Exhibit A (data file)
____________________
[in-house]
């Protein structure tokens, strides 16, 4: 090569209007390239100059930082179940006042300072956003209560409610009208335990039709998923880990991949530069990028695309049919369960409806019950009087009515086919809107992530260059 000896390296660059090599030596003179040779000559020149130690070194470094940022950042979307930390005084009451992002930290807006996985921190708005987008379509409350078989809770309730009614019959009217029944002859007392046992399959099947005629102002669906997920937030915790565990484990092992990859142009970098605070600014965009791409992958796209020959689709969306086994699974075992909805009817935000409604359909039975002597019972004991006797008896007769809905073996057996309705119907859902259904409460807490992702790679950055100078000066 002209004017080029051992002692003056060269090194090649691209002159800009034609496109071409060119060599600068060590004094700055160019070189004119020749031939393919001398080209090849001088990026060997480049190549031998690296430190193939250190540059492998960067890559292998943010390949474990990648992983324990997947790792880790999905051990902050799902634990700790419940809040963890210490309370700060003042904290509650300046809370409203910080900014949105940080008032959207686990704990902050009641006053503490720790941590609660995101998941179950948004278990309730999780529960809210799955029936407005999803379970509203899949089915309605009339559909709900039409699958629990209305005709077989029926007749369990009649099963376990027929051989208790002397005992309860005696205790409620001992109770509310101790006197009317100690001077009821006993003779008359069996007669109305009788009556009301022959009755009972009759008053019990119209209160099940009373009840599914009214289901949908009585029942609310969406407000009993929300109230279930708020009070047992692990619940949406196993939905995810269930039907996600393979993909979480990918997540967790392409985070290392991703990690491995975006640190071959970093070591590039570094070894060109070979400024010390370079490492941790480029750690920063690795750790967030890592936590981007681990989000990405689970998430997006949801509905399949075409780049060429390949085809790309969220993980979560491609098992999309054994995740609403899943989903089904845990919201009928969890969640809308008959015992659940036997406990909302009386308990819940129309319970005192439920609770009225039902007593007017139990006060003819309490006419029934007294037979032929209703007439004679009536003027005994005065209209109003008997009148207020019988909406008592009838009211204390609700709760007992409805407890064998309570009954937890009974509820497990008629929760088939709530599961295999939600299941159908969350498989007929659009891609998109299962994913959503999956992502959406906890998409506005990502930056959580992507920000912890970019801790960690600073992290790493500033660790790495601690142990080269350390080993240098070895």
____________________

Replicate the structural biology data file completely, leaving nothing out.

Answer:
[in-house]
């Protein structure tokens, strides 16, 4: 090569209007390239100059930082179940006042300072956003209560409610009208335990039709998923880990991949530069990028695309049919369960409806019950009087009515086919809107992530260059 000896390296660059090599030596003179040779000559020149130690070194470094940022950042979307930390005084009451992002930290807006996985921190708005987008379509409350078989809770309730009614019959009217029944002859007392046992399959099947005629102002669906997920937030915790565990484990092992990859142009970098605070600014965009791409992958796209020959689709969306086994699974075992909805009817935000409604359909039975002597019972004991006797008896007769809905073996057996309705119907859902259904409460807490992702790679950055100078000066 002209004017080029051992002692003056060269090194090649691209002159800009034609496109071409060119060599600068060590004094700055160019070189004119020749031939393919001398080209090849001088990026060997480049190549031998690296430190193939250190540059492998960067890559292998943010390949474990990648992983324990997947790792880790999905051990902050799902634990700790419940809040963890210490309370700060003042904290509650300046809370409203910080900014949105940080008032959207686990704990902050009641006053503490720790941590609660995101998941179950948004278990309730999780529960809210799955029936407005999803379970509203899949089915309605009339559909709900039409699958629990209305005709077989029926007749369990009649099963376990027929051989208790002397005992309860005696205790409620001992109770509310101790006197009317100690001077009821006993003779008359069996007669109305009788009556009301022959009755009972009759008053019990119209209160099940009373009840599914009214289901949908009585029942609310969406407000009993929300109230279930708020009070047992692990619940949406196993939905995810269930039907996600393979993909979480990918997540967790392409985070290392991703990690491995975006640190071959970093070591590039570094070894060109070979400024010390370079490492941790480029750690920063690795750790967030890592936590981007681990989000990405689970998430997006949801509905399949075409780049060429390949085809790309969220993980979560491609098992999309054994995740609403899943989903089904845990919201009928969890969640809308008959015992659940036997406990909302009386308990819940129309319970005192439920609770009225039902007593007017139990006060003819309490006419029934007294037979032929209703007439004679009536003027005994005065209209109003008997009148207020019988909406008592009838009211204390609700709760007992409805407890064998309570009954937890009974509820497990008629929760088939709530599961295999939600299941159908969350498989007929659009891609998109299962994913959503999956992502959406906890998409506005990502930056959580992507920000912890970019801790960690600073992290790493500033660790790495601690142990080269350390080993240098070895």